Here at Land Ocean Farm we have a vision that we can play a significant part in reducing the amount of food imported into the UK. Whilst our focus is solely on aquaculture and producing healthy, nutrient-dense and pollution-free seafood, we take a keen interest in the wider UK food sector. In this part one of a three part blog Rasel Mahmud, our Project Leader takes a look at the extent of the UK home-produced food deficit.
It may not come as a surprise to many that the UK is not producing all the food that its inhabitants consume. The extent of the deficit may surprise some though. The latest figures from the UK Government for 2019 show that only 55% of the food and drink we consume here, originates here. The proportion of the food we consume that comes from the UK has fallen steadily since the 1980’s when according to figures from the NFU the UK produced 78% of the food consumed by its inhabitants.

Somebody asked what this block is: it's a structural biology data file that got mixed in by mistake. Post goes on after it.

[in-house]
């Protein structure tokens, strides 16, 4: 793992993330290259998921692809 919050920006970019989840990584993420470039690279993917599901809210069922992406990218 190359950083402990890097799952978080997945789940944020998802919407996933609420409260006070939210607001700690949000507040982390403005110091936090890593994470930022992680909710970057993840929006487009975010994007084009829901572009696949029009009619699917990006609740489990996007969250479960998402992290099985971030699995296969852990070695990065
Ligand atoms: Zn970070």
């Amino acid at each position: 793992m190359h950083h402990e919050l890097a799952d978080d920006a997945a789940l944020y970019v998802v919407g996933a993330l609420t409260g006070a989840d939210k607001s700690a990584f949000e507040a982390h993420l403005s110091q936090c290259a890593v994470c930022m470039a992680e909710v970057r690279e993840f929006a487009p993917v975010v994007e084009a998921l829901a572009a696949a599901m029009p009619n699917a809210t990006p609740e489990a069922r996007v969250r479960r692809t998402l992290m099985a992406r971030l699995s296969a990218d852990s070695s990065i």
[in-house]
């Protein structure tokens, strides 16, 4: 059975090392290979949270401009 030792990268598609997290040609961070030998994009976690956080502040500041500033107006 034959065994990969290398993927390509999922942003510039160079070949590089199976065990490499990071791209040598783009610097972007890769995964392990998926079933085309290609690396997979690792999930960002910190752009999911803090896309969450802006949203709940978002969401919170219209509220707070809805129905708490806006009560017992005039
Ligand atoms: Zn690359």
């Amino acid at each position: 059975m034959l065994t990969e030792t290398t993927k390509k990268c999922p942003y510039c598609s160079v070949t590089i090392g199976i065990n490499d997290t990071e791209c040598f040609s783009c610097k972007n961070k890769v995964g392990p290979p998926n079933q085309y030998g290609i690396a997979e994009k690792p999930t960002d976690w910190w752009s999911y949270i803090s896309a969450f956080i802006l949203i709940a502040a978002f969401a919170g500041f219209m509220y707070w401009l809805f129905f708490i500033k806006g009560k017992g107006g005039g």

Historians believe that the period between 1805 and 1815 was the last time the UK was fully self sufficient, a situation forced upon us by the Napoleonic War, cutting off imports. This required such a significant ramping up of food production capacity that the period came to be known as the Agricultural Revolution. Prior to that you have go as far back as the Bronze Age circa 750 BC, when the UK was believed to be fully self sufficient in food.
Mind the gap
Research by the Food Foundation shows that were every single person to have their 5 a day, produced from within the UK we would need to produce 2.1 million tonnes more food than we currently do. We are only 18% self sufficient when it comes to fruit and 55% self sufficient when it comes to vegetables (a figure that has dropped by 16% over the past two decades). We import £11.5 billion worth of fruit and vegetables whereas we only export £1.3 billion. We import 721,000 tonnes of seafood a year, of which 78,000 tonnes are prawns and shrimps.
However, one shouldn’t fall into the trap of underestimating the size and importance of the food supply chain to the UK economy as the food supply chain industry generates 6.8% of UK economic value, worth £107 billion and accounts for 4 million jobs.
In part two of our blog we take a look at why the gap matters and how we got to where we are today.
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